Est. May 2008

07 September, 2014

Out Of Whack

There’s something out of whack when pollsters find that 77% of Americans polled say they’re Christian, that 81% profess to be ‘highly, moderately, or somewhat knowledgeable about the Bible’, that roughly 90% say ‘I desire to please and honor Jesus in all I do’ and almost 60% say that ‘throughout the day I find myself thinking about biblical truths’ ...

And yet ...

Only 43% of them can name all of the first five books of the Bible; around half think John the Baptist was one of the Twelve Apostles; fewer than half can name all four Gospels, 60% can’t name any five of the ten Commandments, when a nudge more than 10% think Joan of Arc was Noah’s wife, when 82% think ‘God helps those who help themselves’ is a bible verse, when more than 50% of graduating High School seniors think Sodom and Gomorrah were husband and wife, and when ‘A considerable number of respondents … indicated that the Sermon on the Mount was preached by Billy Graham’ (points, though, for those folks who realized Billy was a preacher and not the maker of sweet, cinnamon-ish-flavored crackers).


How can you say, on one hand, that you’re ‘knowledgeable about the Bible’ and yet get so much of it wrong?  First, you have to understand that you’re not knowledgeable about the Bible; you’re knowledgeable about the information you’ve been given as to what’s in the Bible. You’re dependent upon the preacher or teacher or pastor or writer or televangelist or blogger from whom you get your Bible ‘knowledge’, so your ‘knowledge’ is only as good as theirs is.

Certainly, there are preachers and pastors and teachers and bloggers and writers out there who get it right, biblically speaking; the problem is there are a lot more who don’t.  SO you’ve got to be able to separate the wheat from the chaff.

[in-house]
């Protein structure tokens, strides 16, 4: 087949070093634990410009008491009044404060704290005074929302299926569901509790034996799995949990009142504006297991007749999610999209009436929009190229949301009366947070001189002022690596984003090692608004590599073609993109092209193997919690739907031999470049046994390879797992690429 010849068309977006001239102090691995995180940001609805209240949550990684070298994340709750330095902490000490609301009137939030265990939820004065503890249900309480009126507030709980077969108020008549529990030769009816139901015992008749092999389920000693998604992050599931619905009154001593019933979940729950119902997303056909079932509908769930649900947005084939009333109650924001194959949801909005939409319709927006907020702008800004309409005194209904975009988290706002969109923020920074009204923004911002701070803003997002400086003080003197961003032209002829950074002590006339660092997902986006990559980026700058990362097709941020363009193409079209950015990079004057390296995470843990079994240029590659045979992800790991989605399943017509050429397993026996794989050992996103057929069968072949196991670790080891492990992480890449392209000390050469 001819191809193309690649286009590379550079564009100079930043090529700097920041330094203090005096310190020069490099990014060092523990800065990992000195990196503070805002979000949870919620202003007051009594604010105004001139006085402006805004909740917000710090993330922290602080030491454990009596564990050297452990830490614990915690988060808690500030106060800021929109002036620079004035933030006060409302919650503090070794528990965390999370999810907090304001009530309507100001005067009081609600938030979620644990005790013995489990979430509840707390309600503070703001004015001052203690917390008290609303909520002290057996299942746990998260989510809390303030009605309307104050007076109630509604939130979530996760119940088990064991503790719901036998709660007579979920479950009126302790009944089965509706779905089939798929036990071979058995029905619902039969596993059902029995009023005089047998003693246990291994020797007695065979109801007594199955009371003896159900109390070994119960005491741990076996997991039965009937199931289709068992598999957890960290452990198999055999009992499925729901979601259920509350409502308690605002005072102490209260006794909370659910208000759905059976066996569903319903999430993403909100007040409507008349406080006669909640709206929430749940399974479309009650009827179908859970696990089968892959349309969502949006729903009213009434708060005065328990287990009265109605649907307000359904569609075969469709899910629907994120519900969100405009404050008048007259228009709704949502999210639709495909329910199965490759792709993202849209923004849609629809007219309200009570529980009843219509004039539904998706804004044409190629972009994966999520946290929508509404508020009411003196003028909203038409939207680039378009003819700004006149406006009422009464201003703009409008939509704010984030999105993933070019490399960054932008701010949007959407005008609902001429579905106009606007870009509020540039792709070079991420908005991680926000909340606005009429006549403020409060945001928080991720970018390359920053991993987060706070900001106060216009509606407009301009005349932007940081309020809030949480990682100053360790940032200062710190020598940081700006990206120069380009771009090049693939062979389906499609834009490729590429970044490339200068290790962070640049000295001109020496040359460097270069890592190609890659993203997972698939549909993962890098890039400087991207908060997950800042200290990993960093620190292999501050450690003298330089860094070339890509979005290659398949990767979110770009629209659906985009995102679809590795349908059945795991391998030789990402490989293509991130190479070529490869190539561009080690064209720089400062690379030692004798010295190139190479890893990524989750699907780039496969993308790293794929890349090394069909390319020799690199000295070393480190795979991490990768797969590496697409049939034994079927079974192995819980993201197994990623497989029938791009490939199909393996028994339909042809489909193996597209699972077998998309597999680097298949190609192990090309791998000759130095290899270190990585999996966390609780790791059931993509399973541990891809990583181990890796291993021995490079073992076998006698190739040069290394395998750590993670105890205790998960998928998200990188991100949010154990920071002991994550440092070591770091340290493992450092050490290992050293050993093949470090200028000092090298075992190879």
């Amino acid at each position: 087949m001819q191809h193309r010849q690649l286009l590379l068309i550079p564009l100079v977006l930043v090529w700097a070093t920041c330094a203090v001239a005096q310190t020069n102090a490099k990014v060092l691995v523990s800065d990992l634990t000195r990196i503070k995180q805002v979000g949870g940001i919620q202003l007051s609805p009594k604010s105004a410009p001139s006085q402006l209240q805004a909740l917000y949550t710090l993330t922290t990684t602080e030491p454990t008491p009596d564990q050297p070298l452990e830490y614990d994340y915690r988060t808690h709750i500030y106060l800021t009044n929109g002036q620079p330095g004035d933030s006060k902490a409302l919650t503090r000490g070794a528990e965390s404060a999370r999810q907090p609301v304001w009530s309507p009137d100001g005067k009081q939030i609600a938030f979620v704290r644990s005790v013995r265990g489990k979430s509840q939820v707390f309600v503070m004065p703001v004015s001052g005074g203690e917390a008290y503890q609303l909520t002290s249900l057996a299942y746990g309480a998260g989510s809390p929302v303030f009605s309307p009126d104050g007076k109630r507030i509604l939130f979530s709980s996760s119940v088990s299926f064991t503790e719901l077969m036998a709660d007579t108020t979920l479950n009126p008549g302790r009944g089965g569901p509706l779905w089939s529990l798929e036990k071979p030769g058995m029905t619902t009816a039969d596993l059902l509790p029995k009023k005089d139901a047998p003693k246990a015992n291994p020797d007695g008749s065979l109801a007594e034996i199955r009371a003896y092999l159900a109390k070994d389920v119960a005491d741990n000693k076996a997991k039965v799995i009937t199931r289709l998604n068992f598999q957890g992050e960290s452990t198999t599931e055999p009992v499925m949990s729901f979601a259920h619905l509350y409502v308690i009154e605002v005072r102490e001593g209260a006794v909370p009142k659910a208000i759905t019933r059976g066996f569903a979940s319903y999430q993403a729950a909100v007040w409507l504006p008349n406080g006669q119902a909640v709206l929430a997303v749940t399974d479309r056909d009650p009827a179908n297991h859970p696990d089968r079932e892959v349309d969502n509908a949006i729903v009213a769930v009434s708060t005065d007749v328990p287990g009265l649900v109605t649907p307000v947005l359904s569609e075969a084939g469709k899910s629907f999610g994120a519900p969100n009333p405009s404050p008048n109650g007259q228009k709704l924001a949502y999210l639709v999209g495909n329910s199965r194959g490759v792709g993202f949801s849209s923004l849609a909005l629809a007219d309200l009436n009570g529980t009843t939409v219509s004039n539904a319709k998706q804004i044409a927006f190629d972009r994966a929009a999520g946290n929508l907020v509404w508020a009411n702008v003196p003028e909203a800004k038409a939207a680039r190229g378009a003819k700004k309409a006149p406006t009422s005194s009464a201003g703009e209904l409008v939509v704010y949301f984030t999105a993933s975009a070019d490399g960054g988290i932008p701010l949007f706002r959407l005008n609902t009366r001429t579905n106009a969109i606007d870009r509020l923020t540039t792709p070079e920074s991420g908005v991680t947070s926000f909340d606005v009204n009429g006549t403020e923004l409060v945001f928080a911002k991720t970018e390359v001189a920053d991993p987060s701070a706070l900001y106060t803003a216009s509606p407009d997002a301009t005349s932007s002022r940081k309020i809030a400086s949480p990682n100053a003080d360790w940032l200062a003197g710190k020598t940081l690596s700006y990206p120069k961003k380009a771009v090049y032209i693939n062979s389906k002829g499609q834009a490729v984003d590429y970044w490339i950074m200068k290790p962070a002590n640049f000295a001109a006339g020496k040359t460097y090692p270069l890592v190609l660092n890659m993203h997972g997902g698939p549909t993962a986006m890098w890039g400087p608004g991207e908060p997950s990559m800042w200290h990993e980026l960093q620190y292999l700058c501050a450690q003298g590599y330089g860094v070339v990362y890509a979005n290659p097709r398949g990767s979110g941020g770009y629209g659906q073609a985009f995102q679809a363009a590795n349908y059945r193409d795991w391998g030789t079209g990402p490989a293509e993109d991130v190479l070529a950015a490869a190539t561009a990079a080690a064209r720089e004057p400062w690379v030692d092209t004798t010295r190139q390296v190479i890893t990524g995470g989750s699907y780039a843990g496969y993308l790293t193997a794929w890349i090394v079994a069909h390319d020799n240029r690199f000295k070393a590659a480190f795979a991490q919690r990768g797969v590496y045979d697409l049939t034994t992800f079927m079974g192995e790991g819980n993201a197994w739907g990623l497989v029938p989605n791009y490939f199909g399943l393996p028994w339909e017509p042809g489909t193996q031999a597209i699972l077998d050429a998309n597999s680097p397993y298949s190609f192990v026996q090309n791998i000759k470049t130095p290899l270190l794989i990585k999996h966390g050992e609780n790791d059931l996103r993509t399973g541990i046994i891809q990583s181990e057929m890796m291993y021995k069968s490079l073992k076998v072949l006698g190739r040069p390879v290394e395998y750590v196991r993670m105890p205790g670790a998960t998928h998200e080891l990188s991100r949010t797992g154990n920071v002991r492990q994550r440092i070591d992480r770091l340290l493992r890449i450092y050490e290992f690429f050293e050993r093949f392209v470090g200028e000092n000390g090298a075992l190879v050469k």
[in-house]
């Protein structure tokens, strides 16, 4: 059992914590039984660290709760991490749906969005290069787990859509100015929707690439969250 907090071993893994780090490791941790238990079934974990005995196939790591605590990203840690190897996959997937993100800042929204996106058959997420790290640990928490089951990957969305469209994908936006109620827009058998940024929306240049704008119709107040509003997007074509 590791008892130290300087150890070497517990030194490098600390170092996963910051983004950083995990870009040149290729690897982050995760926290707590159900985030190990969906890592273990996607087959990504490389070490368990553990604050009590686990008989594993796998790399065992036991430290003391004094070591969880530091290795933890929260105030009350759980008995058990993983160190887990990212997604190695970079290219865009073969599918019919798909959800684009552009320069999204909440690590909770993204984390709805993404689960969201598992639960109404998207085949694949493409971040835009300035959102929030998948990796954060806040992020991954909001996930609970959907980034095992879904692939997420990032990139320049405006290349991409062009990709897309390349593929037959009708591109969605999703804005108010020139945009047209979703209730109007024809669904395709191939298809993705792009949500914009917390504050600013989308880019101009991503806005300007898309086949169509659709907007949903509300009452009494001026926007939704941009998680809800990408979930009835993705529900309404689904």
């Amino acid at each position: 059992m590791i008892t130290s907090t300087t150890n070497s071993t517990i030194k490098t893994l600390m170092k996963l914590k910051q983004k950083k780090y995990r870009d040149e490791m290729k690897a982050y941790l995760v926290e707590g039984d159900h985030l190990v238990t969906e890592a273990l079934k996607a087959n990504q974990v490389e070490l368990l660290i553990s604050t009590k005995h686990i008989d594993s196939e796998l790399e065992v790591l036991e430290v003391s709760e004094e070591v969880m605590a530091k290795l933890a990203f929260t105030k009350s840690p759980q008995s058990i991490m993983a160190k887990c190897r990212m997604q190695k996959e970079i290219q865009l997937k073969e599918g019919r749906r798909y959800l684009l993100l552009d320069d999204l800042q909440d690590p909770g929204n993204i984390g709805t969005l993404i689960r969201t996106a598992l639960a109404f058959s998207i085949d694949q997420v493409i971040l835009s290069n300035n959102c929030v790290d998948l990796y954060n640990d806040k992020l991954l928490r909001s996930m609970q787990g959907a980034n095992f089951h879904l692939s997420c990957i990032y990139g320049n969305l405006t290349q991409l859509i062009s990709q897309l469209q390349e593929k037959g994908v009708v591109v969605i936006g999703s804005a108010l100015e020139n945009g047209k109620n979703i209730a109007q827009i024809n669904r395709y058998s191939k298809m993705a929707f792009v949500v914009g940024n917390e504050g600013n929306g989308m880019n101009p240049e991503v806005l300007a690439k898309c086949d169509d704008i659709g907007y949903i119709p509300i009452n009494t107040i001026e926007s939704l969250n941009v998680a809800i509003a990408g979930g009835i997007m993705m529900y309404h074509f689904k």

And the only way to do that is to do what the Bereans did.

During one of Paul’s missionary journeys (quick, how many were there?   Four), he and Silas stopped in the town of Berea, a ‘city in Macedonia to which Paul with Silas and Timotheus went when persecuted at Thessalonica (Acts 17:10, 13), and from which he was also compelled to withdraw, when he fled to the sea-coast and thence sailed to Athens (14, 15)’.  While he was there, Paul preached, and what did the Bereans do?  They …
… received the word with all eagerness, examining the Scriptures daily to see if these things were so (v. 11b, emphasis mine)
And because of this, Paul calls them ‘more noble than those in Thessalonica’.  So Paul praised them for their skepticism, and praised them for doing what all hearers of the word ought to do – check the original source material.

God expects us to believe His word, the Bible; He does not, of course, expect or demand that we believe the people who preach it to us – He expects us to be discerning, to ‘test the spirits to see whether they are from God’ (1 John 4:1), to ‘test everything’, and to ‘hold fast [to] what is good’ (1 Thessalonians 5:21), and the only way we can do that is by checking what we hear and read against the original source material.

God’s written revelation.

The Bible.

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